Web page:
BRIGHTON FRINGE: A review from a critic

Puppets, power and a discarded pizza box: A reviewer’s Brighton Fringe roundup

Throwing down the gauntlet during a Q&A for the ambitious multimedia theatre: Astra, was director and designer Raven Kaliana. It seemed appropriate that she stared into extremely bright spotlights, trying to shield her eyes. She had the appearance of a lone human being standing on a large stage holding a microphone, swaddled as he was in a brightly colored sanitized sheath, but her mannerisms were defiant. “We need to come together and start talking about the world we want,” she said. And what could be more appropriate for this discussion than the Brighton Fringe?

This year’s theater party had us gasping, laughing and crying. He knocked us down. He crept into our wounds looking for shrapnel. He put a hand on our shoulders and whispered in our ears, “I know.

We received a lecture from Mother Earth, purged the sins of Everyman, and saw the world as a discarded pizza box. We encountered a technology ready to speak, to improvise, to take over. We’ve taken trips to the distant future, witnessed our divided destinies, and seen a surprising number of puppets dancing their little socks off.

Even after the long period of sweltering silence on stage, we still saw fringe shows after fringe shows bravely tackle pressing issues of the present, past and future; expressing the personal, political and rarely unnecessary. Many of these shows were done in isolation, but they still managed to speak to each other on this poster beast that is the Brighton Fringe.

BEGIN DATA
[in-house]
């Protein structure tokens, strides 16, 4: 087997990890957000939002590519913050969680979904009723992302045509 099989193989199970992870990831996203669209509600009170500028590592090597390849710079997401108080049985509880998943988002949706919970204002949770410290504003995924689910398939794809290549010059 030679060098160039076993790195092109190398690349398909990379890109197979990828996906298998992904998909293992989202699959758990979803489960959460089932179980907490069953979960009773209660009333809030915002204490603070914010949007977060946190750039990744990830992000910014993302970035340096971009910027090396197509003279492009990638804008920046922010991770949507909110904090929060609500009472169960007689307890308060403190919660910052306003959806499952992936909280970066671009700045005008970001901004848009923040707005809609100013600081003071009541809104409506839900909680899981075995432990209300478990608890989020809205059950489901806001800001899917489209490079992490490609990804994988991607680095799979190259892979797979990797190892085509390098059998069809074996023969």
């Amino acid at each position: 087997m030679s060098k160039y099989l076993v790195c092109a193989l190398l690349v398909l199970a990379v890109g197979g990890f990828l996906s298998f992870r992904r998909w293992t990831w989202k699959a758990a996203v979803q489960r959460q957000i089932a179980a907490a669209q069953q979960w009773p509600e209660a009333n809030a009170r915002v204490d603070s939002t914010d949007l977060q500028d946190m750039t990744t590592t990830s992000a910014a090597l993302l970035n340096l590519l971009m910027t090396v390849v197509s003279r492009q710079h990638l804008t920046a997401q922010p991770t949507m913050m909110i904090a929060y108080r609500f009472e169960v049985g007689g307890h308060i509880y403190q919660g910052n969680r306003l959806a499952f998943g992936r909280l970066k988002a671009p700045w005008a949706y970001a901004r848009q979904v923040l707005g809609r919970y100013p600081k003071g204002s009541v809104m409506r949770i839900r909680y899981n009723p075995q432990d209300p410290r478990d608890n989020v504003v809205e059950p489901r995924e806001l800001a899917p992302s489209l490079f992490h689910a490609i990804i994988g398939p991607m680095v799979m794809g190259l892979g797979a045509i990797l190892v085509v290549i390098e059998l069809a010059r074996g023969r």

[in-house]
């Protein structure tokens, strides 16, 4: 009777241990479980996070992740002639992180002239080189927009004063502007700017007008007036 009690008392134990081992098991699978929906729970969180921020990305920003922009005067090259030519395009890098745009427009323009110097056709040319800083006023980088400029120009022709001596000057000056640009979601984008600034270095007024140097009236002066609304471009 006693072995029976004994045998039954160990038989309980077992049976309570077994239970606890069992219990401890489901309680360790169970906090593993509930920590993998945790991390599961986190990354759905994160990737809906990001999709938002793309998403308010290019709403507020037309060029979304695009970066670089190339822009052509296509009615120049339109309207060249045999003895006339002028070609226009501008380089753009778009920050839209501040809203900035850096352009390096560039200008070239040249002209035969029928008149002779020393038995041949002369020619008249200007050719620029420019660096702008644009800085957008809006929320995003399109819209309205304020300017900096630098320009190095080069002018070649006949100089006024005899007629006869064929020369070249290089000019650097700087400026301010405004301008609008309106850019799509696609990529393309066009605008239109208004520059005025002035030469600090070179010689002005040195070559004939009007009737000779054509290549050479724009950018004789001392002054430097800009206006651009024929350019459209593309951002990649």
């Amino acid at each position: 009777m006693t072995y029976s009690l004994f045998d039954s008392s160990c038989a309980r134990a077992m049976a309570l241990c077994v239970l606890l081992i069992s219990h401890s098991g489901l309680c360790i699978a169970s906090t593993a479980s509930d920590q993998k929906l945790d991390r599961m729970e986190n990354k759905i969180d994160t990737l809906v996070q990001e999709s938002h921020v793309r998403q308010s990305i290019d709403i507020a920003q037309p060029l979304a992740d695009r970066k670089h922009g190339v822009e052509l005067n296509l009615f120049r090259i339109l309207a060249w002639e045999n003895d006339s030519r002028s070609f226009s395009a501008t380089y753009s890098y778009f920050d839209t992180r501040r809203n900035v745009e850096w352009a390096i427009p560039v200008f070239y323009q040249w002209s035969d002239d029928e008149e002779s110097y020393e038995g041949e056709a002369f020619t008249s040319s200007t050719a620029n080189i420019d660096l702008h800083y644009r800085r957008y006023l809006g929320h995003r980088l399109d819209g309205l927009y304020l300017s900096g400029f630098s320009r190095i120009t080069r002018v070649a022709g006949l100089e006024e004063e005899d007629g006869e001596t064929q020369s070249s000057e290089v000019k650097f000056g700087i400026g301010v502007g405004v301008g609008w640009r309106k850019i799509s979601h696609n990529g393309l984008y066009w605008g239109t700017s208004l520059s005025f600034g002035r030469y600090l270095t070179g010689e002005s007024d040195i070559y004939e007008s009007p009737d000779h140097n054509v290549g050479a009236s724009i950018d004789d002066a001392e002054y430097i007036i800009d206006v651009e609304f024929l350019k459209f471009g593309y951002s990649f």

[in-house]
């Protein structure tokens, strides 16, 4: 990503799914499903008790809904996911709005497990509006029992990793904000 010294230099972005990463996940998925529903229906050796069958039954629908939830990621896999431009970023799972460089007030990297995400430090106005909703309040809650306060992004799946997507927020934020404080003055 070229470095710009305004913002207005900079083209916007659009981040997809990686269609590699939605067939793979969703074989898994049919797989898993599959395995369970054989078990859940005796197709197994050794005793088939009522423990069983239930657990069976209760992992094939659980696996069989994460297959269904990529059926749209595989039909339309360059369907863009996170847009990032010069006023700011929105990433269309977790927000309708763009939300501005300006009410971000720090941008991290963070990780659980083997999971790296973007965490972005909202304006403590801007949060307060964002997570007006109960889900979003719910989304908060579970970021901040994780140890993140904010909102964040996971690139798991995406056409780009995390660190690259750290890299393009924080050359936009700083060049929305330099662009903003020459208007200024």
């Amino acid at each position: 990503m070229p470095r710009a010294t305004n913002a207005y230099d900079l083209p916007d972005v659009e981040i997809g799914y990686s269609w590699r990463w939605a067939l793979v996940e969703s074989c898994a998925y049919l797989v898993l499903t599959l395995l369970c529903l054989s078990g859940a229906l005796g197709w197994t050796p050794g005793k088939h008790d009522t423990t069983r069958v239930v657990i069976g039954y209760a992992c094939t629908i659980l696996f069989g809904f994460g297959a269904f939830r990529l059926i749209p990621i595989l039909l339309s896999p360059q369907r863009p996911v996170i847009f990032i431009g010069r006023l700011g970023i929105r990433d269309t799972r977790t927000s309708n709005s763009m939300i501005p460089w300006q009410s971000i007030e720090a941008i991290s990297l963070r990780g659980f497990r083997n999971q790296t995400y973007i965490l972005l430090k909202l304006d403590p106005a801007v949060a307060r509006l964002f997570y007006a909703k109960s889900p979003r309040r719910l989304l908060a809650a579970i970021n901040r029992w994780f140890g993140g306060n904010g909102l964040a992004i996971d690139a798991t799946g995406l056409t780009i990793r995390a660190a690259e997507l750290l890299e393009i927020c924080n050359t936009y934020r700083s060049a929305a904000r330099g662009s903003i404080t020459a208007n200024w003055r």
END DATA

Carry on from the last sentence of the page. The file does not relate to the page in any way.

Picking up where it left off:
Adaptations of classics have found something new to offer for our time and proudly pose alongside new works. Veins carrying vital themes ran between them, sharing their vital blood.

Without a doubt, two of the standout shows at this year’s festival embody this process beautifully. Lachlan Werner’s seductive Voices of Evil and JDHenshaw’s powerful Jekyl and Hyde: a One Woman Show undoubtedly seem like a juxtaposition at first. Two performances very differently managed, both exceptional. By appearing within a stone’s throw of each other on the timeline, they become much more than a sum of their individual parts. Werner may seem like an unlikely modern-day Robert Louis Stevenson, but his show shines a perfect light on his demons and sees him evolutionarily embracing all that he can be. It reminds me of a quote from Cheryl Strayed: “You can’t fake the kernel. The truth that lives there will eventually prevail. He is a God we must obey, a force that inevitably brings us all to our knees. He asks eternally: will you do it later or will you do it now?

These ideas echoed throughout this reviewer’s fringe experience as many other shows explored the futility of burying the hard to confront. Theater makers and daring performers have reclaimed ground this year focusing on once suppressed histories of the objectified, the hidden and the oppressed. Sandy, SOE and The Burning of a Sicilian Whore are other shows to tackle the unruly truth of toxic masculinity. All deep and thought-provoking plays that explore the treatment of women and the feminine. Addressing vital topics for our time, alongside those of power, abuse, co-dependency, self-denial and control.